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Old 02-18-2018, 03:10 PM
ChrisGeorge ChrisGeorge is offline
Chief Inspector
Join Date: Apr 2008
Posts: 1,598

Originally Posted by Ginger View Post
"The Hooligan Nights" is a classic, and you really ought to read it, if you're at all interested in the Late Victorian demi-monde.

Bizarrely, the verb "to nark (on someone)" makes its appearance here, in 1899, no less, meaning exactly what it does today. I'd always held the unexamined assumption, as I'm sure that most of my generation did, that it derived from the practice of calling a narcotics officer a "narc". It's much older than that.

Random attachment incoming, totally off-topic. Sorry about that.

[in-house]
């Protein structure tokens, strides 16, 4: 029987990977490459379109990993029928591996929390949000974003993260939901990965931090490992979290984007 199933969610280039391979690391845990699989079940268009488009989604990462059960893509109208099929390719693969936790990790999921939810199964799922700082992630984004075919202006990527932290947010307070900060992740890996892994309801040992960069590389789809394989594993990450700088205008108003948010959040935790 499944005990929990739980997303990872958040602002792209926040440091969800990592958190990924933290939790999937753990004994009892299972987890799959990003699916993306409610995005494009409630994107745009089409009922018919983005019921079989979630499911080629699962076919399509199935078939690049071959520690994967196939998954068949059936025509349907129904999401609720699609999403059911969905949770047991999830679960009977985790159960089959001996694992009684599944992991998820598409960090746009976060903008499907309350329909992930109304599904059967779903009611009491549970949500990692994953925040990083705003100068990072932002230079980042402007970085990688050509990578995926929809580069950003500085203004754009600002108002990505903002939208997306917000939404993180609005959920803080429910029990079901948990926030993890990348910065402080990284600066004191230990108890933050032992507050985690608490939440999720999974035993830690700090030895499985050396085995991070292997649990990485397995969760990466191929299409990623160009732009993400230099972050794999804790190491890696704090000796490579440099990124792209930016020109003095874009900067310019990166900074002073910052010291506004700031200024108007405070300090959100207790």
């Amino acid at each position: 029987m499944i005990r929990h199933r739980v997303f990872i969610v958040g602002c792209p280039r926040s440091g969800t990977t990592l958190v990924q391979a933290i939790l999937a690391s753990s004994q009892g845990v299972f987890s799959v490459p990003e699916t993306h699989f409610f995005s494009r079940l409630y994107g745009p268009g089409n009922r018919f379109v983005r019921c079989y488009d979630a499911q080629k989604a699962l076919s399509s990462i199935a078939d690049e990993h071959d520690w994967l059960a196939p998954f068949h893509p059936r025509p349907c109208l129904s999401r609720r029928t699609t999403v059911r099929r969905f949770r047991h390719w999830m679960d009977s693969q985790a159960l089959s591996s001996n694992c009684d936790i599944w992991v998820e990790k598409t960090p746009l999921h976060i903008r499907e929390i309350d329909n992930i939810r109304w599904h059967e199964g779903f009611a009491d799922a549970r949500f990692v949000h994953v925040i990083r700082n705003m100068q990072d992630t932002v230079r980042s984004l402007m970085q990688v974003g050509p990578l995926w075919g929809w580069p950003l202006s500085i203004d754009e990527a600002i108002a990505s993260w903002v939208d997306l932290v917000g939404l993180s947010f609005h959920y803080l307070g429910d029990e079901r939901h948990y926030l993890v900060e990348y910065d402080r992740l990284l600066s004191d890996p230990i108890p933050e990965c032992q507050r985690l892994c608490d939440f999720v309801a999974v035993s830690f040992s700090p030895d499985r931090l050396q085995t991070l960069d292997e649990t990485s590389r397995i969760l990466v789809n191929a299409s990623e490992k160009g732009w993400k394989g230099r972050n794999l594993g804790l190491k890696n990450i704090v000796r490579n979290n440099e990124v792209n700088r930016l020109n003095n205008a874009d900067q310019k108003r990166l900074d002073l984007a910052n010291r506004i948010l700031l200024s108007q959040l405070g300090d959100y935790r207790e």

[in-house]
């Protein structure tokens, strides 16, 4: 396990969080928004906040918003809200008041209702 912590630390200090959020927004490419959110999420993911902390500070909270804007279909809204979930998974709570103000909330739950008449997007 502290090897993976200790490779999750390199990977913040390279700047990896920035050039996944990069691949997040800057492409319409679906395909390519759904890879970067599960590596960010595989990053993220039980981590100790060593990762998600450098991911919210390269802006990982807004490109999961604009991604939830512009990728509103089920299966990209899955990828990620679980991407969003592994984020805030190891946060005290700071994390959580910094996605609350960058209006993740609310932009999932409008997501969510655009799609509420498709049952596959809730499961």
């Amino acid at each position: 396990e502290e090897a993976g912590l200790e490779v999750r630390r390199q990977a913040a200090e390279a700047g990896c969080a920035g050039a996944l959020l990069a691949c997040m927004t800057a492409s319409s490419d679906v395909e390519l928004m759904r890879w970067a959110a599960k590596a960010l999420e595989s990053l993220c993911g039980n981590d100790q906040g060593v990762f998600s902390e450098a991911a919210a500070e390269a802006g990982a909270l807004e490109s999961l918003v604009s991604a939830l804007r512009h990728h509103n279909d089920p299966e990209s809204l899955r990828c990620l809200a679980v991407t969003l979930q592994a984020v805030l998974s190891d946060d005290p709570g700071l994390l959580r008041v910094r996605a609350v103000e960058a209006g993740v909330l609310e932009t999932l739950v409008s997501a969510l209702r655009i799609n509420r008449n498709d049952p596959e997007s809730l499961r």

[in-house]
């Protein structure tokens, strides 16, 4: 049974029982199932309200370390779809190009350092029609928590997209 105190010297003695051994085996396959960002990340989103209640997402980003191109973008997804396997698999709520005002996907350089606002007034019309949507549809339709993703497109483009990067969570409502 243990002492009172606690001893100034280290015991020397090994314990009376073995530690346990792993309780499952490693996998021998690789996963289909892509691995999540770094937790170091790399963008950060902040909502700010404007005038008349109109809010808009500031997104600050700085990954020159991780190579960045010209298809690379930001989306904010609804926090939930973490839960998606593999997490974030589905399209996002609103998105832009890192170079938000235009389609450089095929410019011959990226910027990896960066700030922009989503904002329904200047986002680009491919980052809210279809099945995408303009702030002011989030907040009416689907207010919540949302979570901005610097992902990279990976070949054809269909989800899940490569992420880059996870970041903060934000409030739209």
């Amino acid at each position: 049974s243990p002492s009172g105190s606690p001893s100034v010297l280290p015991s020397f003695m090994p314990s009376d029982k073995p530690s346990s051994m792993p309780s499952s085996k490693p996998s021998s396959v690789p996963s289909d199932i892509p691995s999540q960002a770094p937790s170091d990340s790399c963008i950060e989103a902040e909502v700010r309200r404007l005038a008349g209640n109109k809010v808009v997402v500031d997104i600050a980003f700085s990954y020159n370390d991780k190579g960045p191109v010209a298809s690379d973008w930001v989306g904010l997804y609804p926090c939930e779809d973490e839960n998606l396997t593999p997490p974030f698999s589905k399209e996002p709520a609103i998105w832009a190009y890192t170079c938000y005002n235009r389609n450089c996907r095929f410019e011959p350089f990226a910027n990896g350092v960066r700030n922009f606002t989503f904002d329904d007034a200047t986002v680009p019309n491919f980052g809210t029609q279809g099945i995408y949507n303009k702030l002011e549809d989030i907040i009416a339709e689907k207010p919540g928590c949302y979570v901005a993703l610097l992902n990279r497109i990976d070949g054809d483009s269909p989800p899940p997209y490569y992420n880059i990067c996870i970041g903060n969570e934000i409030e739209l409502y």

Hi Ginger

As you discovered, the original meaning of the slag word "nark" as in "narking" on someone, had nothing whatever to do with drugs, although as you say the present-day presumption is that it does have a link to drugs.


Christopher T. George
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